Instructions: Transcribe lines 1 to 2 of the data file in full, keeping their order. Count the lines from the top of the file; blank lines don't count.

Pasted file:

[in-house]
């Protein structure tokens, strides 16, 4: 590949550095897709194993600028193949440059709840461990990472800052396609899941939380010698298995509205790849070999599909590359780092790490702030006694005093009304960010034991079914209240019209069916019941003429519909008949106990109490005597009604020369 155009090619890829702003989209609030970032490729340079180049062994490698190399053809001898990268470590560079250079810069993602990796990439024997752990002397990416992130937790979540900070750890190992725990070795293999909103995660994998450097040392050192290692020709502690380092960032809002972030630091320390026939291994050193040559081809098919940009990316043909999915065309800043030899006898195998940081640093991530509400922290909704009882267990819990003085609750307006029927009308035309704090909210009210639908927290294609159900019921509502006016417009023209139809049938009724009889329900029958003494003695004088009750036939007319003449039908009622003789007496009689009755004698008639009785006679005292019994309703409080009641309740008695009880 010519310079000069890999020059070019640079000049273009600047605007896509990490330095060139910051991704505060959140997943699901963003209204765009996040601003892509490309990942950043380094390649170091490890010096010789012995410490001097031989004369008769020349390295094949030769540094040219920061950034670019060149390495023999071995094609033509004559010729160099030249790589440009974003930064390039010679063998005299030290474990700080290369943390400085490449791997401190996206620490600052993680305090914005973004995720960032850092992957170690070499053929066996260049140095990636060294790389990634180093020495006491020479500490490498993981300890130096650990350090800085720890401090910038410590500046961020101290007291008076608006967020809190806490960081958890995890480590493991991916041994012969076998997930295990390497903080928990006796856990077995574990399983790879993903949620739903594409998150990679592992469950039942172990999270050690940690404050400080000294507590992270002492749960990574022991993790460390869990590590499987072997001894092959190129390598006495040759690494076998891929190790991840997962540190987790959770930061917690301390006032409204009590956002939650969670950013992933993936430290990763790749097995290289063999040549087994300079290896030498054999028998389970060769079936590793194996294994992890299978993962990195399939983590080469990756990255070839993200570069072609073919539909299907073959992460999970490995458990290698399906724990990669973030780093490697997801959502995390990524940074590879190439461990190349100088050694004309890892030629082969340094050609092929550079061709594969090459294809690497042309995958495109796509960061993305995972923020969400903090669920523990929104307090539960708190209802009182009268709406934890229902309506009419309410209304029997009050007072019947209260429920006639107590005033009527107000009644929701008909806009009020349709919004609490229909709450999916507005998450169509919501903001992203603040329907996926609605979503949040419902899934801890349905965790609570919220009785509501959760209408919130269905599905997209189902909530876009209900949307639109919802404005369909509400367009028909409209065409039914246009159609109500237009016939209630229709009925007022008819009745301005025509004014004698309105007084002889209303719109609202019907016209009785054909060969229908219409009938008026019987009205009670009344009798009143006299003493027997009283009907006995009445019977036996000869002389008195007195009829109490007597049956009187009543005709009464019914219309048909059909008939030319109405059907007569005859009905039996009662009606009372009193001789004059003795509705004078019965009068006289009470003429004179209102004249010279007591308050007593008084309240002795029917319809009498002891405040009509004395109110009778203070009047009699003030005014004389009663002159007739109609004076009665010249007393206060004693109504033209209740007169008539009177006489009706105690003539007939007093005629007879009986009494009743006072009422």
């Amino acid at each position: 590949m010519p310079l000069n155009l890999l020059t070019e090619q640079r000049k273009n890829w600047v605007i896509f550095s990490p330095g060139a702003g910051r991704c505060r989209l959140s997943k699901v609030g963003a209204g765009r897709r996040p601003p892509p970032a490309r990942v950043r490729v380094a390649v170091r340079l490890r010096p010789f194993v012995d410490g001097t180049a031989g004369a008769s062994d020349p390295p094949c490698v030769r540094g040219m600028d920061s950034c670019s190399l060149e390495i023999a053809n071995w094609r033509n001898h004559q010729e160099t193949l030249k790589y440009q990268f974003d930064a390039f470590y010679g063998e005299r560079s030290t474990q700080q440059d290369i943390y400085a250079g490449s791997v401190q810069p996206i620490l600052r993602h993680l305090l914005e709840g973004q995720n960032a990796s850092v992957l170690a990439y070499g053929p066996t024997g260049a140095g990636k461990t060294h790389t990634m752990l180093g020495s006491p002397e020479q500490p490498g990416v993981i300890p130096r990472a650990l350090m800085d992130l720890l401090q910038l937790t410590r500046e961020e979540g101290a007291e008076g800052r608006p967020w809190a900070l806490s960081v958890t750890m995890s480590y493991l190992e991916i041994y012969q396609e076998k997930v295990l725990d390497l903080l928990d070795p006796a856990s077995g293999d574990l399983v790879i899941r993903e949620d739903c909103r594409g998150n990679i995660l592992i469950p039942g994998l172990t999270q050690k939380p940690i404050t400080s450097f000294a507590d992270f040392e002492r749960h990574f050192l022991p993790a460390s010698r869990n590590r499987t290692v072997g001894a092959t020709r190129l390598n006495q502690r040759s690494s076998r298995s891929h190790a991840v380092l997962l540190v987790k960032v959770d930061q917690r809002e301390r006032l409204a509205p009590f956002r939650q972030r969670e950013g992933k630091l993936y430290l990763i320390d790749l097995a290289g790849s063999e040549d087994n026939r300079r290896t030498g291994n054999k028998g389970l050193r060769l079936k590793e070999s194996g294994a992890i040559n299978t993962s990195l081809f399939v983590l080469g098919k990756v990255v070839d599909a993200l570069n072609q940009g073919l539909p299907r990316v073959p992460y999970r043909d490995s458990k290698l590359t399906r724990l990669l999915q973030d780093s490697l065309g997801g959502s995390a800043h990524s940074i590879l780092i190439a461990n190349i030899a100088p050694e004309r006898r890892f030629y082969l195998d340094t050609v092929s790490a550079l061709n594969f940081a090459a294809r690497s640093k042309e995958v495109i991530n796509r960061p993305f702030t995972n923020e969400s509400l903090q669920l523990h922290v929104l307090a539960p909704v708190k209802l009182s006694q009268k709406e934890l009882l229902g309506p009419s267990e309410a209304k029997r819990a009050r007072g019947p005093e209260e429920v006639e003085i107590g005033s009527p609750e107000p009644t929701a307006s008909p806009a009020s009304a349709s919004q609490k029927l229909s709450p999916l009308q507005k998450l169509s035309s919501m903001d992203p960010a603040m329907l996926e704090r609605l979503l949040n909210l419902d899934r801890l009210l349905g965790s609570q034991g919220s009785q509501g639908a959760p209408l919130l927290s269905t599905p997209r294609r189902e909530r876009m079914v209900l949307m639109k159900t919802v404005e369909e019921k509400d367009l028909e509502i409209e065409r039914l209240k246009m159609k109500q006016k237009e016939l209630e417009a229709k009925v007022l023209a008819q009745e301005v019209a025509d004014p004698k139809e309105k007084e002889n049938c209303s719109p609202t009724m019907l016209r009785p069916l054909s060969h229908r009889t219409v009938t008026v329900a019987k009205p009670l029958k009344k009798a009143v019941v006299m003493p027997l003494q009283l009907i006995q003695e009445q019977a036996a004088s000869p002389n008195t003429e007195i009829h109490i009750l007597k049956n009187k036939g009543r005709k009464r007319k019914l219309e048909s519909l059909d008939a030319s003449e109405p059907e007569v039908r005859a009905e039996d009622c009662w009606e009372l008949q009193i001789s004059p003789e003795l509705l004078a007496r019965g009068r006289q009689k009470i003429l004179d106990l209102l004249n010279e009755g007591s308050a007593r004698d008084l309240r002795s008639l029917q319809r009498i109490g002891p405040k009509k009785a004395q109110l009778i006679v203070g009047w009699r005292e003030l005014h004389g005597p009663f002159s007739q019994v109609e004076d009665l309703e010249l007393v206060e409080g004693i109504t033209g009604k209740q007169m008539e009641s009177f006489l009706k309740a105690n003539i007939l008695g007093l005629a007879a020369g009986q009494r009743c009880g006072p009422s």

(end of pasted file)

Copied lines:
[in-house]
């Protein structure tokens, strides 16, 4: 590949550095897709194993600028193949440059709840461990990472800052396609899941939380010698298995509205790849070999599909590359780092790490702030006694005093009304960010034991079914209240019209069916019941003429519909008949106990109490005597009604020369 155009090619890829702003989209609030970032490729340079180049062994490698190399053809001898990268470590560079250079810069993602990796990439024997752990002397990416992130937790979540900070750890190992725990070795293999909103995660994998450097040392050192290692020709502690380092960032809002972030630091320390026939291994050193040559081809098919940009990316043909999915065309800043030899006898195998940081640093991530509400922290909704009882267990819990003085609750307006029927009308035309704090909210009210639908927290294609159900019921509502006016417009023209139809049938009724009889329900029958003494003695004088009750036939007319003449039908009622003789007496009689009755004698008639009785006679005292019994309703409080009641309740008695009880 010519310079000069890999020059070019640079000049273009600047605007896509990490330095060139910051991704505060959140997943699901963003209204765009996040601003892509490309990942950043380094390649170091490890010096010789012995410490001097031989004369008769020349390295094949030769540094040219920061950034670019060149390495023999071995094609033509004559010729160099030249790589440009974003930064390039010679063998005299030290474990700080290369943390400085490449791997401190996206620490600052993680305090914005973004995720960032850092992957170690070499053929066996260049140095990636060294790389990634180093020495006491020479500490490498993981300890130096650990350090800085720890401090910038410590500046961020101290007291008076608006967020809190806490960081958890995890480590493991991916041994012969076998997930295990390497903080928990006796856990077995574990399983790879993903949620739903594409998150990679592992469950039942172990999270050690940690404050400080000294507590992270002492749960990574022991993790460390869990590590499987072997001894092959190129390598006495040759690494076998891929190790991840997962540190987790959770930061917690301390006032409204009590956002939650969670950013992933993936430290990763790749097995290289063999040549087994300079290896030498054999028998389970060769079936590793194996294994992890299978993962990195399939983590080469990756990255070839993200570069072609073919539909299907073959992460999970490995458990290698399906724990990669973030780093490697997801959502995390990524940074590879190439461990190349100088050694004309890892030629082969340094050609092929550079061709594969090459294809690497042309995958495109796509960061993305995972923020969400903090669920523990929104307090539960708190209802009182009268709406934890229902309506009419309410209304029997009050007072019947209260429920006639107590005033009527107000009644929701008909806009009020349709919004609490229909709450999916507005998450169509919501903001992203603040329907996926609605979503949040419902899934801890349905965790609570919220009785509501959760209408919130269905599905997209189902909530876009209900949307639109919802404005369909509400367009028909409209065409039914246009159609109500237009016939209630229709009925007022008819009745301005025509004014004698309105007084002889209303719109609202019907016209009785054909060969229908219409009938008026019987009205009670009344009798009143006299003493027997009283009907006995009445019977036996000869002389008195007195009829109490007597049956009187009543005709009464019914219309048909059909008939030319109405059907007569005859009905039996009662009606009372009193001789004059003795509705004078019965009068006289009470003429004179209102004249010279007591308050007593008084309240002795029917319809009498002891405040009509004395109110009778203070009047009699003030005014004389009663002159007739109609004076009665010249007393206060004693109504033209209740007169008539009177006489009706105690003539007939007093005629007879009986009494009743006072009422």